Metis Struggle for Self Identification

Topics: Hudson's Bay Company, First Nations, Manitoba Pages: 10 (3732 words) Published: June 22, 2005
One of the most contentious issues in Canada's history is that of the Metis. Some people feel this unique group of people does not deserve any sort of recognition, whereas others believe their unique history and culture is something to be recognized and cherished. The history of the Metis people is filled with struggle; not only struggles against other powers, but also a struggle for self-identification. Despite strong opposition, the Metis people of Canada have matured as a political force and have taken great strides towards being recognized as a unique people.

The word Metis is a French word that means: "mixed race". Today it is often used for anyone who has European – Indian heritage, but when the colonies of Canada were being formed Metis had a specific meaning. The roots for this hybrid race came from French – Indian ancestry. It did not matter how much of each you had in you, as long as there was some of each. At the time, the Metis seemed to be superior in comparison to the individual Indian or Frenchman, because they appeared to possess certain marks of superiority over both parent types or strains . This meant they had all of the good characteristics from each group and left the bad ones behind.

The history of the Metis started with the European colonization of North America. With the arrival of the West European powers, fraternization and trade began between the European settlers and the many First Nations peoples throughout Canada. The French were the first foreign power to realize the potential benefits of allying with the First Nations peoples. Consequently, the French explorer, Samuel de Champlain, proposed a union of the French and First Nations . Champlain's, and therefore France's, goal was to create a mixed-blood race to populate the continent and form a new, thriving colony for France . The offspring of these unions did not live the life Champlain envisioned; instead they often lived exclusively with one group or another. It was not until the years when fur trading became a lucrative, thriving business that children of mixed descent began to realize their own unique place in the world.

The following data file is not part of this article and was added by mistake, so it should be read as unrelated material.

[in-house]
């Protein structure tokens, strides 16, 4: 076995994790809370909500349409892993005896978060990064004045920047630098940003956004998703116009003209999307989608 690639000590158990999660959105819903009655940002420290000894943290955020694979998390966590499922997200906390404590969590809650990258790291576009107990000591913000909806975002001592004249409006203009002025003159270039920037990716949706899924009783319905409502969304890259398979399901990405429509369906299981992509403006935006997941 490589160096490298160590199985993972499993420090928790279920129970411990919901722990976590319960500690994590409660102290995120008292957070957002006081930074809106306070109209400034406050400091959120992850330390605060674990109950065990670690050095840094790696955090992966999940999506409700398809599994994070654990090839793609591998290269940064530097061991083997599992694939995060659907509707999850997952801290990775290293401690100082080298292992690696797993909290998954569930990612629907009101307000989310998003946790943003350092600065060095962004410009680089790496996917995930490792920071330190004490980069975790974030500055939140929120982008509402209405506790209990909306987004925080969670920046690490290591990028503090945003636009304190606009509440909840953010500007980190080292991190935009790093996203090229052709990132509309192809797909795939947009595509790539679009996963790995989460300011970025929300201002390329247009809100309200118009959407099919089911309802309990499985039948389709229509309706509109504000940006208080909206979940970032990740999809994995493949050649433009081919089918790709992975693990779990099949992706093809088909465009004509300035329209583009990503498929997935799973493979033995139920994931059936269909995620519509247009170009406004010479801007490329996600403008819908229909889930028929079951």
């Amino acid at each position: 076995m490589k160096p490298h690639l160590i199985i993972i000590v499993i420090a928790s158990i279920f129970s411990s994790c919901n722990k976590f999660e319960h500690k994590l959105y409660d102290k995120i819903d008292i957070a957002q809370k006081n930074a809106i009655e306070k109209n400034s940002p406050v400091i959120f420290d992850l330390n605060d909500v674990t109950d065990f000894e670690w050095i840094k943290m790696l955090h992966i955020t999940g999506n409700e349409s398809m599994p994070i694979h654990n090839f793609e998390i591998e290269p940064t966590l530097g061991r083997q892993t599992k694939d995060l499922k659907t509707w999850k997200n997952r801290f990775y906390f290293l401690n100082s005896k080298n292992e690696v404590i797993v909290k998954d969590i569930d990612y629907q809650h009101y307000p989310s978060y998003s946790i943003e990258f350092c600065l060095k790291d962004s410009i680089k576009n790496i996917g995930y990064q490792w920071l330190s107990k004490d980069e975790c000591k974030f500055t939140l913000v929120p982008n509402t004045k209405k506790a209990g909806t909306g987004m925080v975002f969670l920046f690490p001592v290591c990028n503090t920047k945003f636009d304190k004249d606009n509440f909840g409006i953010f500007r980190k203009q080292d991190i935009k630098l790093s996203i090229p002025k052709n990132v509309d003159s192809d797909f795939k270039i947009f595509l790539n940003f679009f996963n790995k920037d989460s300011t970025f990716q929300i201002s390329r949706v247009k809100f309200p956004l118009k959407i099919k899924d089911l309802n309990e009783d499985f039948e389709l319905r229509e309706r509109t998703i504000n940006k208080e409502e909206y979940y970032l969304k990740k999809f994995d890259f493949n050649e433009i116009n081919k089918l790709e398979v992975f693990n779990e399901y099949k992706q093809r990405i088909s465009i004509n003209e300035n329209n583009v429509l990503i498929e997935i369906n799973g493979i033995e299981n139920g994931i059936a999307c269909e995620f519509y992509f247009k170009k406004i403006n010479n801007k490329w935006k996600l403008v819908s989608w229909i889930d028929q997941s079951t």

When these times arose, these children were the envy of most because they were not only bilingual and bicultural , but they also knew the lifestyles of both the white man and the Indian. These Metis children were also important because with the help of Indian savvy and white technology became a dominant force in the opening of the Canadian West . The most sought after reason for the envy was because of the jobs they were offered. If they were able to read and write, they were in huge demand at one of the trading companies. Some would follow in their fathers footsteps and become trappers and traders, a few Metis would even become chiefs of Indian tribes , because of their knowledge of the white man.

The circumstances that existed at this time encouraged the Metis people to begin to formulate their own identity. In the early parts of the 17th century, France created the Voyageur system . Voyageurs were labourers who would transport trade goods between First Nations peoples and the French trading posts . They functioned under very strict French and Church law. Eventually, several European and Metis individuals and groups began to trade without the French state's approval. These traders were called couriers de bois and were vilified by both France and the Church . Since the couriers de bois acted as free agents, France, and later England, could not profit from transactions made by the couriers. To counteract the loss in potential revenue, strict measures were created to prevent the couriers de bois from doing any business. These strict measures were called the "conge" system, this was a licensing system where by not more than seventy-five traders would go to the west each year . Many traders were arrested, and often, were saved only because of strong ties with their First Nations allies....

Bibliography: 1) Adams, Howard. Prison Of Grass, (Saskatoon: Fifth house Publishers, 1975)
2) Corrigan, Samuel. The Struggle For Recognition, (Winnipeg: Pemican Publications, 412 McGregor St., Winnipeg, Manitoba, Canada, 1991)
3) Daniels, Harry W. We Are The New Nation, (Ottawa: Native Council Of Canada, Ontario, K1P 5L6, 1979)
4) Eccles, W.J. Essays On New France, (Oxford: Oxford University Press, 1987)
5) Lussier, Antoine S. The Other Natives, (Winnipeg: Manitoba Metis Federation Press, 300-275 Portage Ave, Winnipeg, Manitoba, R3B 2B3, 1975)
6) MacEWAN, Grant. Metis Makers Of History, Saskatoon: Western Prarie Books, Saskatchewan, 1981)
7) Maguet, Elizabeth. Hold High Your Heads, (Winnipeg: Pemican Publications, 412 McGregor St., Winnipeg, Manitoba, Canada, 1992)
8) Sealey Bruce D. The Metis: Canada 's Forgotten People, (Winnipeg: Manitoba Metis Federation Press, 300-275 Portage Ave, Winnipeg, Manitoba, R3B 2B3, 1975)
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